Metamorphosis of U.S. Wireless Broadcasting: Past, Present, & Future

In communication history, we know who invented which technologies, however, undoubtedly forget how the technologies surpass suppression and rise to maturity. We overlook factors that initiate for newer innovations and development. One example is the U.S. wireless radio broadcasting, which has endured institutional social, political, and economic transformations in historical context. Throughout the twentieth century, the meaning of wireless radio broadcasting has evolved from three critical phases: beginning of the industry and its commercialization (1920-1934); the golden age of radio and development of networks (1935-1949); and the rise of local independent stations and the fall of national networks (1950-1965).

Each time period of the wireless radio broadcasting further penetrate extensive ideas for transformation with socioeconomic new development models and content by the twenty-first century. The power of wireless radio broadcasting in disseminating content for mass consumption is similar to what end-users see of establishment in podcasting in the year of 2001. Radio broadcasting have been used as a synchronous media channel for limited purposes in the past, such as enhance latest public awareness and news, live music, and mobile marine communication system.

Today, podcasting reveals similar concept of channeling content like radio broadcasting in the past, but in a asynchronous way. Furthermore, mobile wireless technology advances in education, particularly iPod, cell phones, and PDAs, are absolutely the recent trend in many academic institutions. Wireless companies and networks have piled huge invenstments to seamlessly made technology access convenient and compatible to every end-user’s busy, on-the-go lifestyle at work and at school.

Without a doubt, education is one of the most important sectors which the government does not isolate in the U.S. In the year of 1999, the U.S. government spent over $7 billion on school computers, internet access, software, and related items. Installing new technologies in classrooms and learning institutions benefit both the teachers and students from K-12 to universities. The dynamic of teacher-student relationship drastically have improved with better time-management, and focus of understanding the learners’ needs. By the year of 2001, more than 75% of U.S. households subscribe to wireless services, and majority of teachers use computers everyday in classroom and access the world-wide-web for instructional purposes (Altalib, 2002). Within the last two years, more dynamic technological changes have happened from K-12 schools with adoption of mobile wirless technlogies in daily curricular activities. As a consequence, many university professors must acknowledge that incoming freshmen are not the average book-smart students (since approximately the past five years). They are extremely technology-savvy with valid background in mobile learning (m-learning).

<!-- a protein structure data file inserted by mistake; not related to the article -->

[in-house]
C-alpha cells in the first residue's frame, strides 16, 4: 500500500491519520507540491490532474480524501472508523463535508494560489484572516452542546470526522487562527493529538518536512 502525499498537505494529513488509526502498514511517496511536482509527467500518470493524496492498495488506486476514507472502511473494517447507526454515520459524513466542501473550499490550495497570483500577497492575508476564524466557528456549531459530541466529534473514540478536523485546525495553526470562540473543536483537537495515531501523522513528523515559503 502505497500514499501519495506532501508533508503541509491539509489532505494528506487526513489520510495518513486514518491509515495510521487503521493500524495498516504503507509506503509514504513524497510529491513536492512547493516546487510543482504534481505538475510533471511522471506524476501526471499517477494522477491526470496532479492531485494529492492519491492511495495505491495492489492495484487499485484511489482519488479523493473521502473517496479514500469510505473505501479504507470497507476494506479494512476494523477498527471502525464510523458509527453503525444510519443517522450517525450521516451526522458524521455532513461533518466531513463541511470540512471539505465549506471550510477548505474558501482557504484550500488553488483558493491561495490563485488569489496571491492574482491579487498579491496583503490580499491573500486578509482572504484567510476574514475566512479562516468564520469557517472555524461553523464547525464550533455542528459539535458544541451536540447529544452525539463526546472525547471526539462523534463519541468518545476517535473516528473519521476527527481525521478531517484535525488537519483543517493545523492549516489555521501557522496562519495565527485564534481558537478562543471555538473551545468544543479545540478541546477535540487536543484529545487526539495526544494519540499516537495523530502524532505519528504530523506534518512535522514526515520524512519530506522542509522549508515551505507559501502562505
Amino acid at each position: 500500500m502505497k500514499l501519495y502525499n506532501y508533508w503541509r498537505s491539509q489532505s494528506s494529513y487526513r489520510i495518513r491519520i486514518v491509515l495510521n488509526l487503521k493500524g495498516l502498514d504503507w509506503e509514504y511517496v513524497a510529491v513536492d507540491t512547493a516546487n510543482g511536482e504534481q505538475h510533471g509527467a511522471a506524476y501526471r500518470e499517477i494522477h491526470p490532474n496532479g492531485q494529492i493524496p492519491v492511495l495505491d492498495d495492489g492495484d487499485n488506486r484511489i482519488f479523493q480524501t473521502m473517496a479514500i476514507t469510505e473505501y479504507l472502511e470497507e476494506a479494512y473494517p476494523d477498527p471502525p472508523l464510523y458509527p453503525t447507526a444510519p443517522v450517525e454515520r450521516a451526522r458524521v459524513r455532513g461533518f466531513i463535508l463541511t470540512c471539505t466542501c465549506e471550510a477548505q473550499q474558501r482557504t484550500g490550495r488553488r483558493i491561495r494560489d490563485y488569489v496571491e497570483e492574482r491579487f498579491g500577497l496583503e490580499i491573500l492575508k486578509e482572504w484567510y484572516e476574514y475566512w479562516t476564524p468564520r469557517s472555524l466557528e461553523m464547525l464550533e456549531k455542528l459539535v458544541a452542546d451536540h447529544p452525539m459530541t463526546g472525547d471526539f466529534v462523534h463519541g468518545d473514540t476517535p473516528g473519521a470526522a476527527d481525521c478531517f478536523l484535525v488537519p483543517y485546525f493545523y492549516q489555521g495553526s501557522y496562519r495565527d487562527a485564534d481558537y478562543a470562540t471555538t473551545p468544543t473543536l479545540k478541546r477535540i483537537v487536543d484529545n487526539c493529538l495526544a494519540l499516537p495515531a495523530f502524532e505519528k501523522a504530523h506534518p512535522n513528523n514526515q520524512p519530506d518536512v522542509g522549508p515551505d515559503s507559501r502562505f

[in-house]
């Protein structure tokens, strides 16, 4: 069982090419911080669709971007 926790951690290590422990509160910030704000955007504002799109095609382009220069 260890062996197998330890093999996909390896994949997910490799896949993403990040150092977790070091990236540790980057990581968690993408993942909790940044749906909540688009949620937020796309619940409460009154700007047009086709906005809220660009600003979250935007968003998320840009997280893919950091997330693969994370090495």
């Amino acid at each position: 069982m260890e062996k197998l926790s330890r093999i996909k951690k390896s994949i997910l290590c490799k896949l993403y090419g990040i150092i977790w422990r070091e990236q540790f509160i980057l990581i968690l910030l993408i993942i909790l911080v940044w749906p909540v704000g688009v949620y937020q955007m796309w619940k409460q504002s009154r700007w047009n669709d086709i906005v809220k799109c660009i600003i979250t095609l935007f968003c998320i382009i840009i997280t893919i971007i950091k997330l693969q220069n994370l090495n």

Case Study
Having a very late start in Spring of 2006, University of Washington is far behind other academic institutions to incorporate mobile wireless technologies in higher education. I hypothesize that mobile wireless technology advances give reasons to not only benefit building a sense of positive constructive academic community, but also the social necessity for all university professors to adopt in the future.

What do you think of all this? Just blog it!


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